Skip to content

Pound claims prioritising athletes for COVID-19 vaccine is “most realistic way” of staging Tokyo 2020

by ZwemZa on January 6th, 2021

There have been fresh concerns about the staging of the Olympic and Paralympic Games this year after the discovery of a new COVID-19 variant ©Getty Images

Senior International Olympic Committee (IOC) member Richard Pound has claimed prioritizing athletes for the COVID-19 vaccine would be the “most realistic way” of ensuring the Tokyo 2020 Olympic and Paralympic Games take place.

Uncertainty remains over whether year’s Olympic and Paralympics in the Japanese capital will go ahead with less than 200 days to go before the event is due to open.

The Games were postponed from 2020 due to the COVID-19 pandemic, but the health crisis seems to have worsened after the discovery of the new variant of the virus, thought to be up to 70 per cent more transmissible.

Host country Japan is one of the nations to detect the new variant and is now on the cusp of a state of emergency after reporting a record 5,307 daily coronavirus cases today.

There is hope the development of a number of COVID-19 vaccines will allow Tokyo 2020 to take place safely, however, with the Pfizer-BioNTech vaccine currently being administered in the countries such as the UK and the United States, while it is awaiting approval in Japan.

Pound denied prioritising athletes for the COVID-19 vaccine to ensure the Games go ahead would cause a public outcry.

“In Canada where we might have 300 or 400 hundred athletes – to take 300 or 400 vaccines out of several million in order to have Canada represented at an international event of this stature, character and level – I don’t think there would be any kind of a public outcry about that,” Pound told Sky News.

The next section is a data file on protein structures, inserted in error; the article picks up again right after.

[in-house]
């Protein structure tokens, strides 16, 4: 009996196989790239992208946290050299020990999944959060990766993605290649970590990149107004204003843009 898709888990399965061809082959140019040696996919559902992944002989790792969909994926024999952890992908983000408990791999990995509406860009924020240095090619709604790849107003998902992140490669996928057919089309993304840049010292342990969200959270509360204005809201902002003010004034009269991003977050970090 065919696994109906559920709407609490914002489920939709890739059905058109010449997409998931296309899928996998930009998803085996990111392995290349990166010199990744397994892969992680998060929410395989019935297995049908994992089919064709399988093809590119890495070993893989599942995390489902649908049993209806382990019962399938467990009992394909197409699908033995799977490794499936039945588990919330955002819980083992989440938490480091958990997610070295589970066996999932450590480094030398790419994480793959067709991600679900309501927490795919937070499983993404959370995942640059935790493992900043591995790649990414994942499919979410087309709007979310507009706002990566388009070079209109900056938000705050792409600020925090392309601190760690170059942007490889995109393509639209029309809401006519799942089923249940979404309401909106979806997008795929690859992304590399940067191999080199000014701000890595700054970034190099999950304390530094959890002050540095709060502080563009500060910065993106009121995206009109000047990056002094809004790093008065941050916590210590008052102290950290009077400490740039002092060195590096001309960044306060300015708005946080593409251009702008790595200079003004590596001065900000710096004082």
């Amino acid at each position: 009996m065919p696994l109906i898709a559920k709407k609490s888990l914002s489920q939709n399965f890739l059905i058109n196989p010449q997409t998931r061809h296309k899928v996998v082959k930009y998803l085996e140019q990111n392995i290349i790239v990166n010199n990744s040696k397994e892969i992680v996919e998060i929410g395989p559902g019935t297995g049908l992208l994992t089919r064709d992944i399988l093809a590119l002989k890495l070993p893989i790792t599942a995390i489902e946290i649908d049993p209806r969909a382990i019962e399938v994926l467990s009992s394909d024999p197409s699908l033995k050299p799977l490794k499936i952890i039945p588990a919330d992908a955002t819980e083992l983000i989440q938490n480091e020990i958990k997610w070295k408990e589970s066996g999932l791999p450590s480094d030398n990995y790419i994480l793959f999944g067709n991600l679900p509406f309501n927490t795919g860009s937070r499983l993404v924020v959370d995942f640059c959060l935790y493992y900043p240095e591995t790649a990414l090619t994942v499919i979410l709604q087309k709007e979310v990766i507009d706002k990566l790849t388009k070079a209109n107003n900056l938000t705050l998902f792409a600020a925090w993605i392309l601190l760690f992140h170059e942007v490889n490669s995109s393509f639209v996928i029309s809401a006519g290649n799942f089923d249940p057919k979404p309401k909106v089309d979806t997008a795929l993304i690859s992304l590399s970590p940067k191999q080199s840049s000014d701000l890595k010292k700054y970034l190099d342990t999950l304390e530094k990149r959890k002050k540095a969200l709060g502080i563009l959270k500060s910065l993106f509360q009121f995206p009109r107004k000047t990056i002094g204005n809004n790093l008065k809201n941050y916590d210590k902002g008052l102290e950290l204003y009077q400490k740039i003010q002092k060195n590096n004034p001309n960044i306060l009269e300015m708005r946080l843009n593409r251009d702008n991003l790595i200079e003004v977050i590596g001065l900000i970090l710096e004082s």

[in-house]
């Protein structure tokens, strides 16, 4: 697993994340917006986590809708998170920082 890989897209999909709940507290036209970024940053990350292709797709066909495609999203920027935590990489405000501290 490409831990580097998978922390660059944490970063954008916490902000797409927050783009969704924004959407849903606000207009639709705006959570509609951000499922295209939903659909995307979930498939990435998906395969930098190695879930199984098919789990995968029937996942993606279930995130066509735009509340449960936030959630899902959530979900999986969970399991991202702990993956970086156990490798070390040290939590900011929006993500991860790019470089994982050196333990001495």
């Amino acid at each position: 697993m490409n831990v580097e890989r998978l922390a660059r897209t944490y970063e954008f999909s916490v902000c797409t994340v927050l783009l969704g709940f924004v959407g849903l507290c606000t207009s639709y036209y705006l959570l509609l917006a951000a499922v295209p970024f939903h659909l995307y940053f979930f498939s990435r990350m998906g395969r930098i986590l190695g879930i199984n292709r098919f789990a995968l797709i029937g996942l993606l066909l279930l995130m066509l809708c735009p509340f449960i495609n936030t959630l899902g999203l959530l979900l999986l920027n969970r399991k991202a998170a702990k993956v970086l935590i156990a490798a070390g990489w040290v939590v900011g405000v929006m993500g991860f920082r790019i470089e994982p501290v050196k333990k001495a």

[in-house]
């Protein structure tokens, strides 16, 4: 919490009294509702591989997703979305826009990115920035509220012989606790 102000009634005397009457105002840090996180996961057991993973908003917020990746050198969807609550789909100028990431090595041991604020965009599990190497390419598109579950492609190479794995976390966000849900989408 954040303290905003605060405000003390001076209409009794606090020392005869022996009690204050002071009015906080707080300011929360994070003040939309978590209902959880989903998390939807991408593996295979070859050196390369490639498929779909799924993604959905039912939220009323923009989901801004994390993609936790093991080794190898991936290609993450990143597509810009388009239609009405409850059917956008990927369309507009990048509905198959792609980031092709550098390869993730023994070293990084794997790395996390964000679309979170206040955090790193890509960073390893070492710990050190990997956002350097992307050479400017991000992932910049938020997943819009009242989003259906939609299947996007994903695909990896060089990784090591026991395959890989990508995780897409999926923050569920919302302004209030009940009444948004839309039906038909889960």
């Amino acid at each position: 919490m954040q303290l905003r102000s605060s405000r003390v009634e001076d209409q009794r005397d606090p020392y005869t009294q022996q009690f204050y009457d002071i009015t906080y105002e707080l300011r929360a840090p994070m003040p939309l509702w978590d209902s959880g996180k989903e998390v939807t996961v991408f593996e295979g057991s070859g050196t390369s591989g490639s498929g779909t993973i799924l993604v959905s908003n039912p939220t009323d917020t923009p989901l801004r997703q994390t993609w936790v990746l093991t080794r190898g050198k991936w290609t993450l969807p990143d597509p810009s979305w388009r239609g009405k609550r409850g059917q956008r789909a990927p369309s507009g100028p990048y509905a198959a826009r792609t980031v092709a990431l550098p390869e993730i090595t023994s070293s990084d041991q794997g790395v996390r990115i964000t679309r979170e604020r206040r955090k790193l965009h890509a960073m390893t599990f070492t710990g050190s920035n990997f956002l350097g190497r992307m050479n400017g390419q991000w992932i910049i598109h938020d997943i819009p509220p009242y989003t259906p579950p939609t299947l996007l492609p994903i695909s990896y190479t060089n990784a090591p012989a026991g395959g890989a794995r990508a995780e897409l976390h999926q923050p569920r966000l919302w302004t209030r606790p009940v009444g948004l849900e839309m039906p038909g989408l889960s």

“It’s a decision for each country to make and there will be people saying they are jumping the queue but I think that is the most realistic way of it going ahead.”

IOC President Thomas Bach has previously encouraged athletes to have a COVID-19 vaccination before Tokyo 2020 but insisted it would not be an entry requirement.

He revealed the IOC was in talks with manufacturers and other health experts but said the organisation would not jump the queue in front of those in greater need of a vaccination.

“We made it clear from the very beginning that the first priorities are for the nurses, medical doctors and everybody who keeps our society alive, despite the coronavirus crisis,” Bach said during a visit to the Tokyo National Stadium in November.

“These are the people who deserve to be the first ones to be vaccinated.”

The Tokyo 2020 Olympics are scheduled to run from July 23 to August 8, with the Paralympics due to follow from August 24 to September 5.

Organisers plan to have a number of COVID-19 countermeasures in place should the Games go ahead.

Nancy Gillen | Inside the Games

No comments yet

Leave a Reply

Note: XHTML is allowed. Your email address will never be published.

Subscribe to this comment feed via RSS

%d bloggers like this: